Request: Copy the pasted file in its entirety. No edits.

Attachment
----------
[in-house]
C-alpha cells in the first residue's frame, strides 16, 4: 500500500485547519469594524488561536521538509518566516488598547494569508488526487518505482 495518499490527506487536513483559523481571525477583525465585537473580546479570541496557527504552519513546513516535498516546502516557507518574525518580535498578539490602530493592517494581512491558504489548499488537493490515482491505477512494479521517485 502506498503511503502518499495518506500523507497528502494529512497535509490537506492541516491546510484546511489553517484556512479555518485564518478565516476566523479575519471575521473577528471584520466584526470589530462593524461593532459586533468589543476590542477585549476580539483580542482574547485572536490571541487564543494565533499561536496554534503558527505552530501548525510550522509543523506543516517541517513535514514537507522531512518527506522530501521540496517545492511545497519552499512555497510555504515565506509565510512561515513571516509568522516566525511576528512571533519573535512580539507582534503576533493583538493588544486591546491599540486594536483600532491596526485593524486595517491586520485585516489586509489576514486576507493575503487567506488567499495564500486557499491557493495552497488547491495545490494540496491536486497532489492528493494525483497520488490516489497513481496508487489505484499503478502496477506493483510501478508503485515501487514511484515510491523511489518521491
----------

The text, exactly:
[in-house]
C-alpha cells in the first residue's frame, strides 16, 4: 500500500485547519469594524488561536521538509518566516488598547494569508488526487518505482 495518499490527506487536513483559523481571525477583525465585537473580546479570541496557527504552519513546513516535498516546502516557507518574525518580535498578539490602530493592517494581512491558504489548499488537493490515482491505477512494479521517485 502506498503511503502518499495518506500523507497528502494529512497535509490537506492541516491546510484546511489553517484556512479555518485564518478565516476566523479575519471575521473577528471584520466584526470589530462593524461593532459586533468589543476590542477585549476580539483580542482574547485572536490571541487564543494565533499561536496554534503558527505552530501548525510550522509543523506543516517541517513535514514537507522531512518527506522530501521540496517545492511545497519552499512555497510555504515565506509565510512561515513571516509568522516566525511576528512571533519573535512580539507582534503576533493583538493588544486591546491599540486594536483600532491596526485593524486595517491586520485585516489586509489576514486576507493575503487567506488567499495564500486557499491557493495552497488547491495545490494540496491536486497532489492528493494525483497520488490516489497513481496508487489505484499503478502496477506493483510501478508503485515501487514511484515510491523511489518521491